What kind of Health Futures should we imagine? How can we evolve education, service, and partnerships accordingly?
As we look to build back after so much disruption, universities will continue to play an important role in economic recovery and ensuring society is more resilient.
As automation and digitization accelerate, technology is playing an increasingly central role in the economy of the future. A pronounced dimension emerging under the future of work lies in optimizing the various blends of in-person, remote and hybrid modalities locally and globally. Blockchain and cryptocurrencies have the potential to transform all manner of transactions, particularly with the advent of Web 3.0 and the metaverse. At the same time, we are dealing with sustained or rising income inequality, together with other factors like the aging population, historic inflation, a decline in real wages and global labor market competition. Deglobalization is gaining momentum, through reshoring and de-risking supply chains, intensified by rapidly changing geopolitics. The attack on democratic institutions and liberalism is real, as is growing corporate power and the intense concentration of economic control. The circular economy is an important ideal as is greater reliance on renewable energy sources. In Canada as elsewhere, a strong economy, one that is sustainable and inclusive to all in society, will be the driving factor to resource the needs across the other Futures.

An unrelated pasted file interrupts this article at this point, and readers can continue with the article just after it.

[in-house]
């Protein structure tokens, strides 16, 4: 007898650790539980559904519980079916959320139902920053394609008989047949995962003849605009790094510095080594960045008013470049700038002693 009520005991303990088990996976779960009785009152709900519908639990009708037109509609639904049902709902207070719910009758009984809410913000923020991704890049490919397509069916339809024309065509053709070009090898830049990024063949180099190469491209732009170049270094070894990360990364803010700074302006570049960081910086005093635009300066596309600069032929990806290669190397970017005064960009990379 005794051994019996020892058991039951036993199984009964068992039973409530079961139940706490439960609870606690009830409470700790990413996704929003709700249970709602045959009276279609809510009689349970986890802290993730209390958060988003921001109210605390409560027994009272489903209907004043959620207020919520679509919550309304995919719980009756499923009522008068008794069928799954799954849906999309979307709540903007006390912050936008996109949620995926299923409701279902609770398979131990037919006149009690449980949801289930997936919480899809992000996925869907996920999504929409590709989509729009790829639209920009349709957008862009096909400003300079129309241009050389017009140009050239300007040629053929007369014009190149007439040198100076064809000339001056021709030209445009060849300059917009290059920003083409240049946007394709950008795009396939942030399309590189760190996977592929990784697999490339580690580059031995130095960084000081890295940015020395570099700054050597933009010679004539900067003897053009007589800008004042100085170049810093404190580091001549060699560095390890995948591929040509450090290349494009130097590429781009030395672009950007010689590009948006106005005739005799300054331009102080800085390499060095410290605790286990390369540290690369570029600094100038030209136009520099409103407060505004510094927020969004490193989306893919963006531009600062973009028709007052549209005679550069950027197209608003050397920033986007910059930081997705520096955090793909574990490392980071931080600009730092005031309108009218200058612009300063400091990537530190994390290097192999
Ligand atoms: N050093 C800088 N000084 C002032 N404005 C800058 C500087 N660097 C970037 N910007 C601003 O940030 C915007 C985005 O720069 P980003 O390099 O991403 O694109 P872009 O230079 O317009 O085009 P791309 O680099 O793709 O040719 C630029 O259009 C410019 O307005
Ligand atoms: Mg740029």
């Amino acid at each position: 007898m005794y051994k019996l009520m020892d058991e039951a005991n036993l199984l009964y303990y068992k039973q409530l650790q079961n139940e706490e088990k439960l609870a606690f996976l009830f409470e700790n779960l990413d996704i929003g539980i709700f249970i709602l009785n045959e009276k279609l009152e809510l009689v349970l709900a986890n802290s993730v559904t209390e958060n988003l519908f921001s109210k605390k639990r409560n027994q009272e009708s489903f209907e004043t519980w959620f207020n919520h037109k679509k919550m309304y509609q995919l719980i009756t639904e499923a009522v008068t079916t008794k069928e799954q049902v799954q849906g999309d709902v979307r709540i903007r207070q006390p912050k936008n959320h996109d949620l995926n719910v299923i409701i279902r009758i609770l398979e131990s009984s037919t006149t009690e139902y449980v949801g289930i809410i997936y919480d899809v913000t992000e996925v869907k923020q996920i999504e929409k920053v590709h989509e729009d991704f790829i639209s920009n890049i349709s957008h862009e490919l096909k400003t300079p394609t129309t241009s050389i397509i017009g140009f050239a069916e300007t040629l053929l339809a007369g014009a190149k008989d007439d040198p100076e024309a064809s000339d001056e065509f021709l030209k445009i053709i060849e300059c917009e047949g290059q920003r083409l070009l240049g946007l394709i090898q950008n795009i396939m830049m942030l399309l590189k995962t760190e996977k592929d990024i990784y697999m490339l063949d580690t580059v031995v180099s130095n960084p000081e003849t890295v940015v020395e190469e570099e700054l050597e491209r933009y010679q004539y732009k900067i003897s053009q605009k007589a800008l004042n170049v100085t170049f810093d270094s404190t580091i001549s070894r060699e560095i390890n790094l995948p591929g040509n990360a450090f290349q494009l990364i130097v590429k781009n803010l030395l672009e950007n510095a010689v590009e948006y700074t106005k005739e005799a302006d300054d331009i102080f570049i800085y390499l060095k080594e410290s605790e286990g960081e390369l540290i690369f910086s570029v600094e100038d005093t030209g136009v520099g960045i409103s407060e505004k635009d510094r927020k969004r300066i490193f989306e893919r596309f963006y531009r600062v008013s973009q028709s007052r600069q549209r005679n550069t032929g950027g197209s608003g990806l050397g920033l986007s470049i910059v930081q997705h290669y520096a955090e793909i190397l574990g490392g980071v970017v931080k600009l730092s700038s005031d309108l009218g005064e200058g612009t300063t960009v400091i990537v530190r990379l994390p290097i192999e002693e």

At Waterloo, business education takes place outside-the-box as students develop their capacity through combining business skills and a given major. Waterloo is also renowned for the full range of entrepreneurship supports for students and faculty and from ideation to incubation and commercialization. We are well-positioned to reach bright Economic Futures.
What kind of Economic Futures will we imagine? How can we bring the constellation of inputs and assets at Waterloo to bear more strongly on what we can achieve? How do we adapt as an institution to the changing nature of work?